This story, written by Jeff Shearer, was originally published on auburntigers.com.
AUBURN, Ala. - Stacy Searels and Kevin Porter entered the Birmingham Hilton in 1987, the first student-athletes to represent Auburn at SEC Media Days, then it its third year.
"It's been a long time," said Searels, who would go on to earn first-team All-America honors as a senior in '87. "It was a whirlwind. I know we had to wear a coat and tie. Being able to go to Birmingham, probably at that time, I didn't realize how special that was to be chosen to represent Auburn.
"You don't realize some of that until you look back on it. You don't realize how special it is to be a captain or anything like that, because all Coach Dye did was work the dog out of us. We didn't have time to think about that."
In his second season as the offensive line coach at North Carolina, Searels hopes to compete against his alma mater in Atlanta when the Tar Heels play Auburn, the second game on the Tigers' 2020 schedule.
"All our coaches and players are trying to stay safe and do things right," he said. "Hopefully it'll calm down by the time the season gets going and everything will get started like it's supposed to."
Twenty-one years later, fellow Auburn offensive lineman Jason Bosley represented the Tigers at SEC Media Days in 2008.
"One of the most unique experiences that I can say that I've done in my life," said Bosley, who recalls starting the day with a 6 a.m. conditioning workout on the Plains before flying to Birmingham. "I still talk about that experience to this day. I was thrilled to do it and loved it."
Bosley's cool demeanor in front of the cameras impressed his future employer at an insurance agency, resulting in interviews and his first job after graduation.
"Being able to stay calm under pressure when you're getting a lot of questions thrown at you," Bosley said. "And that you can communicate effectively and articulately, and get your point across."
An insurance executive in Birmingham, Bosley believes his media sessions at Auburn helped prepare him for business success. He encourages the current Tigers to use their interactions with reporters to build their brands.
"It's a great opportunity for student-athletes to display their communication skills," he said. "You can really shine. This is a national news event. You can really use it to your advantage. Somebody's going to be watching and someone's going to say, 'Man, I like that guy. He's sharp.'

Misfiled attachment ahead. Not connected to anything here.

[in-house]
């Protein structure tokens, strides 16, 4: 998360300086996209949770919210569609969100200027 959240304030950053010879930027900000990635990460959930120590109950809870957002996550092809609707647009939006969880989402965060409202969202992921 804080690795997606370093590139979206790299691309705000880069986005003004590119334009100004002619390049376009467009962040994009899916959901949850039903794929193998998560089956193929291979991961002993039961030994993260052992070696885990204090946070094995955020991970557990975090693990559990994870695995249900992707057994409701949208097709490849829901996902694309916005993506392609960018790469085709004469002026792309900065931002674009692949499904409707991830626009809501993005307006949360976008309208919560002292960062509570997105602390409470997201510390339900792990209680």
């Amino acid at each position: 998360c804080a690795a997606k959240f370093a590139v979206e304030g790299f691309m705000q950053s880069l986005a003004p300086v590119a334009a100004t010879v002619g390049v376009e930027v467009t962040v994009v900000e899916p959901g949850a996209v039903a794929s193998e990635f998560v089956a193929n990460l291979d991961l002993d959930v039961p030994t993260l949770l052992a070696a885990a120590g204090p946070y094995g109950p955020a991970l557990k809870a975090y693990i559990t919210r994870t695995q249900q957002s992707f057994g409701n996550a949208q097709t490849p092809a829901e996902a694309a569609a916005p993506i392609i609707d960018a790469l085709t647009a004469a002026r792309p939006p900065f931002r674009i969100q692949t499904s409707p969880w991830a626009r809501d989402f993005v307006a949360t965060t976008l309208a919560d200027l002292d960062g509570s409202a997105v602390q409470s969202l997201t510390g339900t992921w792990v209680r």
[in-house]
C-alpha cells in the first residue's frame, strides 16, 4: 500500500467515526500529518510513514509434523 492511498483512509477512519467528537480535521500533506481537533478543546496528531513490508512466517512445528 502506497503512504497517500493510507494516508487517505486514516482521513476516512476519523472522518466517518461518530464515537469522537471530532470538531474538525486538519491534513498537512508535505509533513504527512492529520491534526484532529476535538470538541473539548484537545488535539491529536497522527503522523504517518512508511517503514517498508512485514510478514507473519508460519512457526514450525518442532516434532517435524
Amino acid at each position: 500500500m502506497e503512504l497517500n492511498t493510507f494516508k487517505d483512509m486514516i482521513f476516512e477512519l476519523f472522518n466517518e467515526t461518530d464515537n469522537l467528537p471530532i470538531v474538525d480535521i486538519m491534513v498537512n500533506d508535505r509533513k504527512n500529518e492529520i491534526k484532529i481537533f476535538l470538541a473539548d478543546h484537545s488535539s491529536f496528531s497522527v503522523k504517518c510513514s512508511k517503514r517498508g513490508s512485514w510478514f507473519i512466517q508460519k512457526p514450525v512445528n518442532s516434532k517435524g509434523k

"When I'm in a difficult situation in the business world, you can really pull back those skills you learned from interviewing with the media and go into that mode to say, 'I have to sell my company, I have to sell our message.'"
In 2010, on the eve of Auburn's national championship season, senior linebacker Josh Bynes arrived at the Wynfrey Hotel looking sharp from head to toe. Well, at least from head to ankle.
"I packed my suit and everything I needed to have ready," Bynes said. "But then I noticed on the day of, I didn't have any shoes. And I was like, 'How did I forget my shoes?' I had everything else but the shoes."
Auburn's media relations staff tried to rectify the situation by taking Bynes to a shoe store before his interviews began, but it was closed, leaving Josh to wear the Under Armour slides he'd packed.
"'I'll be okay with slides,'" Bynes remembers thinking, adding that he didn't embarrass easily and knew most of the camera shots would be from the waist up. "It turned out to be something funny. It was well worth it for sure."
Bynes may have lacked dress shoes, but he didn't lack confidence. He knew the 2010 Tigers were primed for a title run.
"That whole year I was pretty much talking about us winning a national championship," he said. "We were confident that our team was capable of winning it all. Media day was the perfect time for us to go out there and be confident, speaking what we believed."
A decade later, Bynes is still playing, entering his 10th NFL season, his first with Cincinnati. In his second season, he added a Super Bowl ring to his national championship ring, helping Baltimore win Super Bowl 47.
"It's super exciting and I'm super blessed," he said.
Auburn Athletics photographer Todd Van Emst began covering SEC Media Days for the Tigers in 2003, taking hundreds of thousands of pictures at the event over the past two decades.
Here are "Todd's Top Ten" from what's been called the unofficial kickoff of college football season.